Town Of Chevy Chase Candidates Debate Development, Purple Line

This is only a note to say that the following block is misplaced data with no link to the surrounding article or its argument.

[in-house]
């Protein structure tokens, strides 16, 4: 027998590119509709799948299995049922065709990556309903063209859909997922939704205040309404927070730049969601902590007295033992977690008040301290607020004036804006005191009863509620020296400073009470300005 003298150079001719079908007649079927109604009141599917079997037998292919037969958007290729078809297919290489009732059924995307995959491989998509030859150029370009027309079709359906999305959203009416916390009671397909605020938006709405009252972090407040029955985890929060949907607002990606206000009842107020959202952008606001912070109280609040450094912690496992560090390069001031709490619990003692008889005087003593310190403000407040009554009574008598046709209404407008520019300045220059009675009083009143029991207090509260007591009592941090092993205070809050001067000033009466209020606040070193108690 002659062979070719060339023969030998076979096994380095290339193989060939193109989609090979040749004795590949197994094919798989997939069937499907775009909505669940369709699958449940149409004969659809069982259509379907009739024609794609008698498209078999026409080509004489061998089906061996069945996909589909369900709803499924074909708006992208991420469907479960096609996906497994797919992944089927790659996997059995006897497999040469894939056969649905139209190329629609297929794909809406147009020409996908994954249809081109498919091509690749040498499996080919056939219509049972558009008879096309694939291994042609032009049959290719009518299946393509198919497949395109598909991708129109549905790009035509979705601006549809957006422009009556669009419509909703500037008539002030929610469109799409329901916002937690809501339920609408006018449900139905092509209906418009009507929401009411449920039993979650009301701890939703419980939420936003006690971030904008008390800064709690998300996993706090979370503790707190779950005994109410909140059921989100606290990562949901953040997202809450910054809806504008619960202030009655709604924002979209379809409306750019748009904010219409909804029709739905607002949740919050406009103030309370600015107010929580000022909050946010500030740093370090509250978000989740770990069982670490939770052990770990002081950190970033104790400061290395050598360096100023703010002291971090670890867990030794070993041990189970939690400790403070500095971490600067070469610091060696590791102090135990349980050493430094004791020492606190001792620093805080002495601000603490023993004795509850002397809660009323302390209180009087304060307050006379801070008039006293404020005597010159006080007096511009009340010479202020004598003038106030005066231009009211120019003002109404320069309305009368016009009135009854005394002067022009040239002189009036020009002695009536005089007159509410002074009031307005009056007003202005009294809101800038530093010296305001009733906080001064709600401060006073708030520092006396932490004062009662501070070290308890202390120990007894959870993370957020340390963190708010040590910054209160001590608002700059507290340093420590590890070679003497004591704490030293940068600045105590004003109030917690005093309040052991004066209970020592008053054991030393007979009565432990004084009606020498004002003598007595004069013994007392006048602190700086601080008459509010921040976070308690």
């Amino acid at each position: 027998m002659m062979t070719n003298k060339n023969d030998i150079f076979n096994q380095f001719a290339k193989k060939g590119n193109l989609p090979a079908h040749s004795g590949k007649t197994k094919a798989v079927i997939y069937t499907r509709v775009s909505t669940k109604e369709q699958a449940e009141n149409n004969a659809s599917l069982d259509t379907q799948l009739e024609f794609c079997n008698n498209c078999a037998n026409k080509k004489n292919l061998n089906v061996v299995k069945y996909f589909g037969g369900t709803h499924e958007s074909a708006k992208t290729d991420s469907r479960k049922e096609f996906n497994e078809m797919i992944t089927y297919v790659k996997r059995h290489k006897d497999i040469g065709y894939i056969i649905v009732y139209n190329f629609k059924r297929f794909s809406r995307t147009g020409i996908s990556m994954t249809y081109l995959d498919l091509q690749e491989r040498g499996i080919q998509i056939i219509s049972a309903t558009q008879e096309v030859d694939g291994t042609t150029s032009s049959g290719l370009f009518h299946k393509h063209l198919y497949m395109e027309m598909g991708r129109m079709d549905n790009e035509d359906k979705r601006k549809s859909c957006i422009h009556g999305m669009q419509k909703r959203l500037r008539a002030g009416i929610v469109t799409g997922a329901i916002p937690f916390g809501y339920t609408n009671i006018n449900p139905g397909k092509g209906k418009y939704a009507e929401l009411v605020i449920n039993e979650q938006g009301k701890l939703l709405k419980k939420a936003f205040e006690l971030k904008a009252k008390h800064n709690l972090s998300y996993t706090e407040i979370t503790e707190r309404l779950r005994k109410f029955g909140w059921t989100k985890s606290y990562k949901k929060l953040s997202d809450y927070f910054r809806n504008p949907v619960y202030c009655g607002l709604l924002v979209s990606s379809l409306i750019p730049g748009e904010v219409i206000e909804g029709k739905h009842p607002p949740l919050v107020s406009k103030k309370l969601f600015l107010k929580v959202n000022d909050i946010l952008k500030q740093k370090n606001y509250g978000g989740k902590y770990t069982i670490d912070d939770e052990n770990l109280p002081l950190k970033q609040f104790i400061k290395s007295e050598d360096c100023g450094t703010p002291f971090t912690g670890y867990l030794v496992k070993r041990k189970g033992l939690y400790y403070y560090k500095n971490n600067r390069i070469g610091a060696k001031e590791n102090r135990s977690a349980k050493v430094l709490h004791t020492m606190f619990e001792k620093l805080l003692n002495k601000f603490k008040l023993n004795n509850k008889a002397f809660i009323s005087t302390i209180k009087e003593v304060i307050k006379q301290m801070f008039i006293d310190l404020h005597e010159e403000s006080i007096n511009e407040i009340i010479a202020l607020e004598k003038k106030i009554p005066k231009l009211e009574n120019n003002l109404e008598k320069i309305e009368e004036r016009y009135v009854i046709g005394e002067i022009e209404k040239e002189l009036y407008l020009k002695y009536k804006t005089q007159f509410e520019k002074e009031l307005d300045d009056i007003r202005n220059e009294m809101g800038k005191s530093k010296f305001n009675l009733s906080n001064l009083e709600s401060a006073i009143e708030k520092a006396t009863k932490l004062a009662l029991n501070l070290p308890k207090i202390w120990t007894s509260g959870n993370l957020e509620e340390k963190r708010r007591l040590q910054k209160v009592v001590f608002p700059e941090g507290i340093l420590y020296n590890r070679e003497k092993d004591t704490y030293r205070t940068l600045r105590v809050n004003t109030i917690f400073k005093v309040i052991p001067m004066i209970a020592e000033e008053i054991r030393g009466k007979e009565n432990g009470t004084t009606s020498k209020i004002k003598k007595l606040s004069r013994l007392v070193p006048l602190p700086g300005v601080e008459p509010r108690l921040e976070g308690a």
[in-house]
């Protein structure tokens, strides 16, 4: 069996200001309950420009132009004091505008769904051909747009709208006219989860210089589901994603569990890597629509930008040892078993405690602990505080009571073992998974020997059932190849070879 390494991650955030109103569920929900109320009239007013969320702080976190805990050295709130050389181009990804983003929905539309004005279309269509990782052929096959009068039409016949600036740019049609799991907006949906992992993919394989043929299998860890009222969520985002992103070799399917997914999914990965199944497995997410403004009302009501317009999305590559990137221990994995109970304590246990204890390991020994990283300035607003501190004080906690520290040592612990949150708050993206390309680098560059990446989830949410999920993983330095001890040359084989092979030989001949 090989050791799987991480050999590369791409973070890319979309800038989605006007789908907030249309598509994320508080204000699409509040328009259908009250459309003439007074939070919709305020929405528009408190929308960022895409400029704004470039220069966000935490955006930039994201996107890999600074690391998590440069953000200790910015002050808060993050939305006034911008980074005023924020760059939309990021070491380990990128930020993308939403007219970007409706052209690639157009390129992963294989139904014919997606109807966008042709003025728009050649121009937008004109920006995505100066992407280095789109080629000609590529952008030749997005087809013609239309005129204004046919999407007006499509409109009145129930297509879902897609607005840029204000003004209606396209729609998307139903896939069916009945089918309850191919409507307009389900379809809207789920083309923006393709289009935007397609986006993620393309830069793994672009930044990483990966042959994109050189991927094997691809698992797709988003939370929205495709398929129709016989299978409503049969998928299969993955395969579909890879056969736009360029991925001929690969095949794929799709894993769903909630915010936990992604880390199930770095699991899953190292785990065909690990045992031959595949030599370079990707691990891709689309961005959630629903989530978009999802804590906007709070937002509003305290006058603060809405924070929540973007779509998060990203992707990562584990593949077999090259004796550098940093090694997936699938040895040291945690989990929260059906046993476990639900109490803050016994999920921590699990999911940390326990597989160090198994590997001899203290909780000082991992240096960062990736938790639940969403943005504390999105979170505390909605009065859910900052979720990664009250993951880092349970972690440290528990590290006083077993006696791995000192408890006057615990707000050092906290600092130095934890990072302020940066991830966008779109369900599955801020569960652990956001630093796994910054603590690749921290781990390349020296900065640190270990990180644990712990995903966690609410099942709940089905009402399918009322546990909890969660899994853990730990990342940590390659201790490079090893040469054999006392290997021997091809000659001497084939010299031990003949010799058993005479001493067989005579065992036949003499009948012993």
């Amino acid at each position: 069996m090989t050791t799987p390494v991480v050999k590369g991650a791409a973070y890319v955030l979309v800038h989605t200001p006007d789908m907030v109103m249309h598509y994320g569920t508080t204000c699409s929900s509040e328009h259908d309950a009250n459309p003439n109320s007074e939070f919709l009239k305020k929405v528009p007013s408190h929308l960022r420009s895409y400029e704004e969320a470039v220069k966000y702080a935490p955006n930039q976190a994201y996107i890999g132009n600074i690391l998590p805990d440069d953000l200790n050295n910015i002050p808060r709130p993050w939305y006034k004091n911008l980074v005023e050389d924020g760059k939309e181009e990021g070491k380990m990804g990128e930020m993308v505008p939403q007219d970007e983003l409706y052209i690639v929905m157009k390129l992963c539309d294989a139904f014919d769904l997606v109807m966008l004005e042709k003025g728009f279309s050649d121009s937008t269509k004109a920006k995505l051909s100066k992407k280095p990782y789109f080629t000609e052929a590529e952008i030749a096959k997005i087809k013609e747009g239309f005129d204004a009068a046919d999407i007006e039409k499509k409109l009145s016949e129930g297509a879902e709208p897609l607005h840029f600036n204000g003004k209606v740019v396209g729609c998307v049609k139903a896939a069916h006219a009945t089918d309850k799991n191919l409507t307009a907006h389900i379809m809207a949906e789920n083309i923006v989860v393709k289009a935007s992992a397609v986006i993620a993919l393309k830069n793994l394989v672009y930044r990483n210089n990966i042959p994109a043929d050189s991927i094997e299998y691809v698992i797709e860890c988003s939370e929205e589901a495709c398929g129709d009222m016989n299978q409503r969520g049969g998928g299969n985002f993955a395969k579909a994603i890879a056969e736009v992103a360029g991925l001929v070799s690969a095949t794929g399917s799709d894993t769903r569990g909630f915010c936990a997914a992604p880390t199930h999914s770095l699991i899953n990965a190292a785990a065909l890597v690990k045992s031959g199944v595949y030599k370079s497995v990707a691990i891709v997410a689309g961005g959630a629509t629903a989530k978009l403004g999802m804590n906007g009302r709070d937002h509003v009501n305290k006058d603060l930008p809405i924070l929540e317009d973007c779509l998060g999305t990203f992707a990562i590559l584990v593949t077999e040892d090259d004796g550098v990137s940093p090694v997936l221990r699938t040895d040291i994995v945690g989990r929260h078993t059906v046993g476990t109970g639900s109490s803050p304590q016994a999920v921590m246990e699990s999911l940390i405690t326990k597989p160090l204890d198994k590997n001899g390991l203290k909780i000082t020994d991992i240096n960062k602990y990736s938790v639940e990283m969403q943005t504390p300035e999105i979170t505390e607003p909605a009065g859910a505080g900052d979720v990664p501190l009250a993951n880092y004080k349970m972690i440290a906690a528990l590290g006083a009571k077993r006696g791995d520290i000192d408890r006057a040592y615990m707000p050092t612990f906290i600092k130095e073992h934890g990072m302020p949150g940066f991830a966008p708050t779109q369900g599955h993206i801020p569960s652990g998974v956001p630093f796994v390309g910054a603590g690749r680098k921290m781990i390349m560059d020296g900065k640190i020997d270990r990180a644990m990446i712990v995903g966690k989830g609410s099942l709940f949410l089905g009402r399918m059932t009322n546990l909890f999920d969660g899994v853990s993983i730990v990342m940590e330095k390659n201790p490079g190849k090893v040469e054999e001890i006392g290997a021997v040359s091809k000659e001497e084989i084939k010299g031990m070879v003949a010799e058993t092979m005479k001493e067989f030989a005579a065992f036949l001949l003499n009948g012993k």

The man challenging two Town of Chevy Chase Council incumbents didn't hold back at a candidate's forum on Thursday, saying he doesn't think the Council has done enough to stop the Purple Line or stem surrounding development. John Bickerman, a professional mediator, said the Town's current leadership has been ineffective at influencing development at nearby Chevy Chase Lake and in downtown Bethesda. He said he would take a more agressive approach, perhaps by hiring a political consultant to lobby against the Purple Line. Mayor Pat Burda and treasurer Linna Barnes are seeking reelection on May 7. "If you want to get it done, you have to organize. You have to tell them, if you don't support us, we're going to find a way to defeat you," Bickerman said, referring to developers and county and state officials in favor of the Purple Line. "I'll take a bet with you right now," Bickerman told Burda. "You don't have the [County Council] votes on Chevy Chase Lake," Bickerman said. "You're not going to win this issue and it's because you haven't been effective." Burda helped organize the Connecticut Avenue Corridor Committee, a group of more than 20 civic organizations in Chevy Chase that is arguing for less density in the Chevy Chase Lake Sector Plan before the County Council. The group's main concern is the additional traffic it says would come to already clogged Connecticut Avenue. Burda defended the work the CACC has done so far, saying it was instrumental in getting the Planning Board to approve two separate sectional map amendments in the Plan, a rare arrangement that will limit development in the area until a Purple Line station is finalized for Chevy Chase Lake. Burda, the CACC and surrounding residents are still fighting for less density in the post-Purple Line phase of the Sector Plan. "No. 1, the county hasn't voted yet on what the final proposal is going to be," Burda said. "We want post-Purple Line numbers reduced. One of the critical things was to get two sectional map amendments to make sure we had a legal remedy. It would be incredibly ridiculous for the county to move forward there with no transit." Barnes mostly aligned herself with Burda, saying her relationships with county and state officials will be of good use in Chevy Chase Lake discussions and the coming rewrite of the Bethesda Central Business District Sector Plan. Barnes said she hopes the Town can make the county maintain the step-down effect of density from the Wisconsin Avenue corridor to the edge of the Town, which is made up of tree-lined streets and single-family homes. On the Purple Line, which has been unpopular for a long time in the Town, Bickerman took a combative tone. "The character of our neighborhood is changing. I don't think we're effective. The biggest issue we're trying to accomplish is a reduction in density. As soon as the Purple Line goes in, we didn't change it one iota," Bickerman said. "I think we can do better because I think we can exercise our political power more effectively, not testifying in front of a board, not paying for a study to show us something we already know. I know how to do it." The 16-mile light rail system would run from Bethesda to New Carrollton with stops in Chevy Chase, Silver Spring and College Park, among others. The roughly $2.2 billion project has long been a "check-box issue" for political leaders and smart-growth advocates, Burda said. It would also run near some Town of Chevy Chase homes and along the existing Capital Crescent Trail. Despite what seemed to be a softening opinion of the project from the Town, all three Council candidates said the best case scenario would be if the Federal Transit Administration decided not to help fund it and it was never built. Many in the half-square mile Town of about 2,000 people worry the transit system will lead to more development. "I believe in many of the tenets of smart growth but I think we have to recognize that having yards is still a good thing," Burda said. "Having housing stock with a variety of homes is a good thing. Taking kids to their soccer game or to other places in cars is OK." Burda said hiring a consultant to lobby the feds against the Purple Line would be a waste of money. She suggested the Town maintain its current course of trying to mitigate certain aspects of the system, such as noise, as best as it can.

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